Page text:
As more local communities address ocean acidification, some have combined efforts with neighboring areas that share water bodies to create greater results. The symptoms of acidification throughout these areas are often similar, and made more manageable when the resources of these multiple communities can be leveraged together. On the North American Pacific coast, California, Oregon, Washington, and British Columbia have agreed to share information and combat ocean acidification by urging the American and Canadian governments to further research, model, and monitor their shared waters for ocean acidification through the Pacific Coast Collaborative (Pacific Coast Collaborative, 2013). While not a national effort, these neighboring jurisdictions have formed a larger regional effort that can potentially have a greater chance of reducing local impacts of ocean acidification; however, this regional effort is dependent on the state level work.

Action Opportunities

Local governments and community actors have an array of options they can take to address ocean acidification (Table 1). Here we have compiled all the actions proposed or undertaken by state or regional expert panels, outreach and education specialists, scientific experts, and concerned coastal users. We have three sources for these actions: (1) the three state-convened ocean acidification commission reports; (2) reports and recommendations from workshops involving the shellfish industry and scientists; and a (3) literature review of public media, white papers, and research articles pertaining to activities related to ocean acidification.


Table 1. Actions that can be taken to address ocean acidification, divided into five major categories (top to bottom), and separated into non-legislative (left column) and legislative (right column) options.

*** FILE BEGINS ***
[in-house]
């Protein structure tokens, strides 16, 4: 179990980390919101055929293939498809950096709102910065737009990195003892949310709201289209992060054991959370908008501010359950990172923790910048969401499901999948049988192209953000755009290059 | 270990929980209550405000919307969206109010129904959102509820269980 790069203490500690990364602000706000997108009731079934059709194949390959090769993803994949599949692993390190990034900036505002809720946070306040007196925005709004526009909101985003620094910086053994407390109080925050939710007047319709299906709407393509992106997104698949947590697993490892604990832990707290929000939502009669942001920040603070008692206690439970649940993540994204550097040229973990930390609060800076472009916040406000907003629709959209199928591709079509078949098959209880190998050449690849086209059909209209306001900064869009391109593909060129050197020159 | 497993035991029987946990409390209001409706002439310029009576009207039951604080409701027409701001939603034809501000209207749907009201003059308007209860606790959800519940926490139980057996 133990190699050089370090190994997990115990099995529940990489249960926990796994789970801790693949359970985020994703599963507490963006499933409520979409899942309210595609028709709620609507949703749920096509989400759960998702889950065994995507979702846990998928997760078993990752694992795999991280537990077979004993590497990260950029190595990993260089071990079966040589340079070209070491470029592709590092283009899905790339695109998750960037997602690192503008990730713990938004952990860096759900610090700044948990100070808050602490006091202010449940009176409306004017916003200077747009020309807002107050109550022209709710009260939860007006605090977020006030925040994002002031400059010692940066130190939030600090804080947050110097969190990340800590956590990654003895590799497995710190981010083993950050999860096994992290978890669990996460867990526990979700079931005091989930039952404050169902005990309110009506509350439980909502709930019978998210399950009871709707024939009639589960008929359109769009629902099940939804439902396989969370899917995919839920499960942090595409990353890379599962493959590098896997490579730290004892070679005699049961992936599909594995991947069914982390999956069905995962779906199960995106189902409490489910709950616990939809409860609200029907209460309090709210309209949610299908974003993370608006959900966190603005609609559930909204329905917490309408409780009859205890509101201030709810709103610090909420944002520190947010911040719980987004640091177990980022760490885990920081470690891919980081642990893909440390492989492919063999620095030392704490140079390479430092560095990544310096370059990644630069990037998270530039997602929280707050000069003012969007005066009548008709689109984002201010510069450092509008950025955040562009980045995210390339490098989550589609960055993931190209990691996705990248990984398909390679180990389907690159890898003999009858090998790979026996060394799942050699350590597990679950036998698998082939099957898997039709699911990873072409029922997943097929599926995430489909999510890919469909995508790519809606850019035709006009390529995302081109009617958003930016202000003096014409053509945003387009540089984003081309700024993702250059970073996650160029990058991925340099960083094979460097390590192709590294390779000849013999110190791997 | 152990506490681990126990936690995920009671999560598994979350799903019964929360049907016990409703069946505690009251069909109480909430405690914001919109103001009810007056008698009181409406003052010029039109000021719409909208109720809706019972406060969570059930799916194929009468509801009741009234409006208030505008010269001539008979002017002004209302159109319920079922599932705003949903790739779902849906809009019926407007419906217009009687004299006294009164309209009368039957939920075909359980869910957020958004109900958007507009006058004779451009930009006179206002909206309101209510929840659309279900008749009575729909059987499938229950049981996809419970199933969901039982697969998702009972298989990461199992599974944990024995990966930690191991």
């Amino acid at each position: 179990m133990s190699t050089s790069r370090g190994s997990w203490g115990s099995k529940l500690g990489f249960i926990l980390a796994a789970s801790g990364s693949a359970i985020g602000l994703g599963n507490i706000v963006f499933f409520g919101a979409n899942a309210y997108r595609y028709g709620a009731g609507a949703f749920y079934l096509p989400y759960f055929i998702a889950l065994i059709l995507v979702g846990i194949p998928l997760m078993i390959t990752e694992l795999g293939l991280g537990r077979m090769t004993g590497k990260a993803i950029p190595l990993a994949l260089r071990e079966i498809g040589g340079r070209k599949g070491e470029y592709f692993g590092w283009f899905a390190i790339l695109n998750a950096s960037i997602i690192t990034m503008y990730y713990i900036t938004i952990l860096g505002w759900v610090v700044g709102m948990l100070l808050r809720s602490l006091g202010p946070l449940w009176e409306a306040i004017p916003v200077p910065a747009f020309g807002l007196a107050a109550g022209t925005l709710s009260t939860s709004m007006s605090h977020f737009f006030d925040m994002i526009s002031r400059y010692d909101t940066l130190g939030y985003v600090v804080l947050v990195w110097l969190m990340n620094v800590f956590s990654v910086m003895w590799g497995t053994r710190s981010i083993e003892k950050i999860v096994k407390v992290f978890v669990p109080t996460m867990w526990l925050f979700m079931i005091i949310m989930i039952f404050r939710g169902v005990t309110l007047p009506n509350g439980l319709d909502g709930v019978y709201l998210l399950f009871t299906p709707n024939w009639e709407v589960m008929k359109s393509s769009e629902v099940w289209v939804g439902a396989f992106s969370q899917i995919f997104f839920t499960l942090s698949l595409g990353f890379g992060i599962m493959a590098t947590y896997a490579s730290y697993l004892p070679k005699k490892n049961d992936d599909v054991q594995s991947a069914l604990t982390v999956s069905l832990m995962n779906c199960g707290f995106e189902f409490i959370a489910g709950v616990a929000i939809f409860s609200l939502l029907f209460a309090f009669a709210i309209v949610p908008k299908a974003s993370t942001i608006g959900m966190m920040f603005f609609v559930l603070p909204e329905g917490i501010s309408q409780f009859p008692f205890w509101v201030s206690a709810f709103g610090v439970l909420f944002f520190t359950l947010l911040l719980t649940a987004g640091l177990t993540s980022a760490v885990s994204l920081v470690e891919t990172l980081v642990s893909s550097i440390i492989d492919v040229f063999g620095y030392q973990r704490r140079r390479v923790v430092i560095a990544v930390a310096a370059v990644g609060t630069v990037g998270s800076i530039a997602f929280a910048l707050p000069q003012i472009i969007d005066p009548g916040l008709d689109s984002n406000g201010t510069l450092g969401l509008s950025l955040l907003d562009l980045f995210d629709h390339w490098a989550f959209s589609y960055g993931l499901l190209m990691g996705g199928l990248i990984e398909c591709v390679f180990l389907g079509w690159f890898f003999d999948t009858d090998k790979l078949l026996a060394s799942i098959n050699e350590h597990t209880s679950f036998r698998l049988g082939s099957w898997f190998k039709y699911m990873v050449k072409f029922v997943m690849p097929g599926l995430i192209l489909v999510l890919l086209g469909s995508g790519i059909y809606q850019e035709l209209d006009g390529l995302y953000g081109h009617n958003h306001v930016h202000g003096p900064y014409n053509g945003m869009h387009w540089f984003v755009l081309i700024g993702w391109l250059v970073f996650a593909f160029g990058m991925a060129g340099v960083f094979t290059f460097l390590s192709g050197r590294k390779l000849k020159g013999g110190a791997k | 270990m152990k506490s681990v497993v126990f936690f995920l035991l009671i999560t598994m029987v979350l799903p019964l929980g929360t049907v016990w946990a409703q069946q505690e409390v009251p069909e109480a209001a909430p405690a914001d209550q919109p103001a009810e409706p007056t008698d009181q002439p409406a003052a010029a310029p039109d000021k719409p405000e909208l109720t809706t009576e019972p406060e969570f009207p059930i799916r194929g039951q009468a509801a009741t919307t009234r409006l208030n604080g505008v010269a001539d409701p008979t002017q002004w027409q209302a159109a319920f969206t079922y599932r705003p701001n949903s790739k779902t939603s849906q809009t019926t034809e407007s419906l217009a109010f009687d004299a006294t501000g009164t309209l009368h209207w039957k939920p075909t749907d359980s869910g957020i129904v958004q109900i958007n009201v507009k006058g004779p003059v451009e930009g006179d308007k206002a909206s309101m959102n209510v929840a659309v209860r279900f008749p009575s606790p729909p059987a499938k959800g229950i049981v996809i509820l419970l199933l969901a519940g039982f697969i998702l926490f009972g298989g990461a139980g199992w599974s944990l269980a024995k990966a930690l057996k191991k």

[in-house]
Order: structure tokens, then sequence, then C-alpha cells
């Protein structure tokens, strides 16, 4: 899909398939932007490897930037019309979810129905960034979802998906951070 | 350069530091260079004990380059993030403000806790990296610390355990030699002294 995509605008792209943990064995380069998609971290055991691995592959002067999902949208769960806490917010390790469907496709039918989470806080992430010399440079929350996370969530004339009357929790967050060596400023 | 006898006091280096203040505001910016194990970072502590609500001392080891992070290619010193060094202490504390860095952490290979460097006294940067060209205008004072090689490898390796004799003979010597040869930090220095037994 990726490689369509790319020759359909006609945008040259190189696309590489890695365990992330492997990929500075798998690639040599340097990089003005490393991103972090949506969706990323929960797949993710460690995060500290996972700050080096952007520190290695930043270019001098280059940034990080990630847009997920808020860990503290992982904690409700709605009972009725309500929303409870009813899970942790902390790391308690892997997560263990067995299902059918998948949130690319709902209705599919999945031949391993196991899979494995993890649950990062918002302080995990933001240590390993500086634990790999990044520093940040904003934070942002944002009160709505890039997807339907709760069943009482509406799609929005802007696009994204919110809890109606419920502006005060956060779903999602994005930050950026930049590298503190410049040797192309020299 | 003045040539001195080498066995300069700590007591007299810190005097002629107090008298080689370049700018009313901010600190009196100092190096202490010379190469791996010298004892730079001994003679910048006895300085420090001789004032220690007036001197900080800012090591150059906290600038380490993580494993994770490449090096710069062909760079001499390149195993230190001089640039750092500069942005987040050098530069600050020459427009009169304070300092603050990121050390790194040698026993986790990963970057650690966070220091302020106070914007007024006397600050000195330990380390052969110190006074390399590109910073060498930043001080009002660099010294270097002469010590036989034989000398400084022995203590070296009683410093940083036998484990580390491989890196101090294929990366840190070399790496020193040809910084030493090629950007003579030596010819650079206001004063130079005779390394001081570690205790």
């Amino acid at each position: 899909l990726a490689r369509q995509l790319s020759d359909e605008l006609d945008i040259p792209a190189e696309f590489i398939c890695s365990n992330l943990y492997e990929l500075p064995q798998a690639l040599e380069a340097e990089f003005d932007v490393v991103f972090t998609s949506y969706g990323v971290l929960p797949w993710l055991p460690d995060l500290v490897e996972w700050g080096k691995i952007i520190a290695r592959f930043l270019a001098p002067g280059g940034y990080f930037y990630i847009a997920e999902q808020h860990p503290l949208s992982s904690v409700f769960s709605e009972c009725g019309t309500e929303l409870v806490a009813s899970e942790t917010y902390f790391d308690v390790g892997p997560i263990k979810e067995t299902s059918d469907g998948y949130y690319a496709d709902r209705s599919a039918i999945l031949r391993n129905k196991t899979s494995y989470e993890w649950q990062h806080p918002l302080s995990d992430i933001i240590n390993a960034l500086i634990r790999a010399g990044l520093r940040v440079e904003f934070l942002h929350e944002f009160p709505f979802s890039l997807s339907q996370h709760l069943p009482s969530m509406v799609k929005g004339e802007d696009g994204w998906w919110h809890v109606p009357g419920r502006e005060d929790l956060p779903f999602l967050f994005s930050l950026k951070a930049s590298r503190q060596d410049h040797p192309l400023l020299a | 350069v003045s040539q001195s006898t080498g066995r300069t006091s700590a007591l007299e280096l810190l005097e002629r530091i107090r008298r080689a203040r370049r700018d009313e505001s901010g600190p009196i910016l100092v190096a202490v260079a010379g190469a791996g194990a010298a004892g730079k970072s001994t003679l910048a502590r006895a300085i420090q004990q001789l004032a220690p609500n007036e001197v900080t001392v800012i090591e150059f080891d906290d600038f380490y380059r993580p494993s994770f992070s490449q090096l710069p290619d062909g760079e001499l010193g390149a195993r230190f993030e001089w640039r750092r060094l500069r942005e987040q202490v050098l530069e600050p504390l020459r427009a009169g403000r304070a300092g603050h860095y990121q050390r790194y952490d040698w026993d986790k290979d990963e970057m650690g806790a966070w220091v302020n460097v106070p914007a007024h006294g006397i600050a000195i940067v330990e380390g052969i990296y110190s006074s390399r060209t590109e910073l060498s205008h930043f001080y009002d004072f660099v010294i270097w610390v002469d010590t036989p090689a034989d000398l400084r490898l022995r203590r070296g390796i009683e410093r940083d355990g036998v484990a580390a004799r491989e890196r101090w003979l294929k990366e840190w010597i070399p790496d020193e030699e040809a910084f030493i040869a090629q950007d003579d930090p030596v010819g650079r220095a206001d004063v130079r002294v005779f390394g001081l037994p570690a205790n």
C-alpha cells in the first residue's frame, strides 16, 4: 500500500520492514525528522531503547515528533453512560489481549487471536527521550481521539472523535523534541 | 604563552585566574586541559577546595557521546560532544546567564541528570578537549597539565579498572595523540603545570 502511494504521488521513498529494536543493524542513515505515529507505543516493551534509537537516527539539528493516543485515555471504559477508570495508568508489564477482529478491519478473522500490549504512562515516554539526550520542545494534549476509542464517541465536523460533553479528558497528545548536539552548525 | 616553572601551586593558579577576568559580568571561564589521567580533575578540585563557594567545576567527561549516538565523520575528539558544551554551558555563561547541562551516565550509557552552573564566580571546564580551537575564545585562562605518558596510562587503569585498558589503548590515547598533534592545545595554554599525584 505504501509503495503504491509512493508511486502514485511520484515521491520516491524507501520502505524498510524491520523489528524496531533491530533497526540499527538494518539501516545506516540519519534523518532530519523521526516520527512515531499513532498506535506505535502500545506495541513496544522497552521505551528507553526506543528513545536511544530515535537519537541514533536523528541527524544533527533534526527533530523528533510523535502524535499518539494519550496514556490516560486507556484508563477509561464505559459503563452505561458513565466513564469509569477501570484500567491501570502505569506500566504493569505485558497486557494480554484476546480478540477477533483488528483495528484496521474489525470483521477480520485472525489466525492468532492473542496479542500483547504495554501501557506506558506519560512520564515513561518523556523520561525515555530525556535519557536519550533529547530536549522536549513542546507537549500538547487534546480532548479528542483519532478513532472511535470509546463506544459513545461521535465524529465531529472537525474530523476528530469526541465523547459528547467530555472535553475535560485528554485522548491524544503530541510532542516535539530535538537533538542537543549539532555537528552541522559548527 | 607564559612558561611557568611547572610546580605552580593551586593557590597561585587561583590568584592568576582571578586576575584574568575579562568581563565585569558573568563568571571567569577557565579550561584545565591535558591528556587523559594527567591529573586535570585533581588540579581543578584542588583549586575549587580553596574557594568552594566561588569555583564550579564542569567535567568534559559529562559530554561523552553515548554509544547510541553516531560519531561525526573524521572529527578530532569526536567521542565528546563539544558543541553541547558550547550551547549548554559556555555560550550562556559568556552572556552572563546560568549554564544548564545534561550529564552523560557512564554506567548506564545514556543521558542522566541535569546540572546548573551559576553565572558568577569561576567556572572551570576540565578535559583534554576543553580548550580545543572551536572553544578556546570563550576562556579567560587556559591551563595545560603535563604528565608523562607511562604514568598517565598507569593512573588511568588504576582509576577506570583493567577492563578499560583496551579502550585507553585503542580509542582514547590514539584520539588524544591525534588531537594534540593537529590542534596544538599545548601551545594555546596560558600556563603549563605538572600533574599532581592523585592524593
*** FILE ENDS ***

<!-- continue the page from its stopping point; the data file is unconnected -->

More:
The three individual public reports issued by the Washington State, Maine, and Maryland ocean acidification commissions (Washington State Blue Ribbon Panel on Ocean Acidification, 2012; Maryland Department of Natural Resources, 2015; State of Maine 126th Legislature, Sec, 2015) all provided a number of recommended actions to address ocean acidification. Public marine science workshops and meetings focused on ocean chemistry such as the NOAA-sponsored Coastal Acidification Networks or industry events such as the Pacific Coast Shellfish Growers Association (PCSGA) and East Coast Shellfish Growers Association (ECSGA) meetings also proposed or implemented actions. Finally, internet searches for research papers, public events, educational outreach, and technical literature, news reports, and op-ed articles regarding ocean acidification yielded the remainder of proposed and implemented actions found to address acidification. Some actions that incidentally address ocean acidification may already be underway to address other issues, such as water quality, urban planning, coastal or fishery management, and marine industry engagement. Although the mechanisms for implementing these actions vary, the end results of any of these actions can provide short- or long-term gains on ocean acidification. The actions can be grouped into five major categories (Table 1), which are explored below.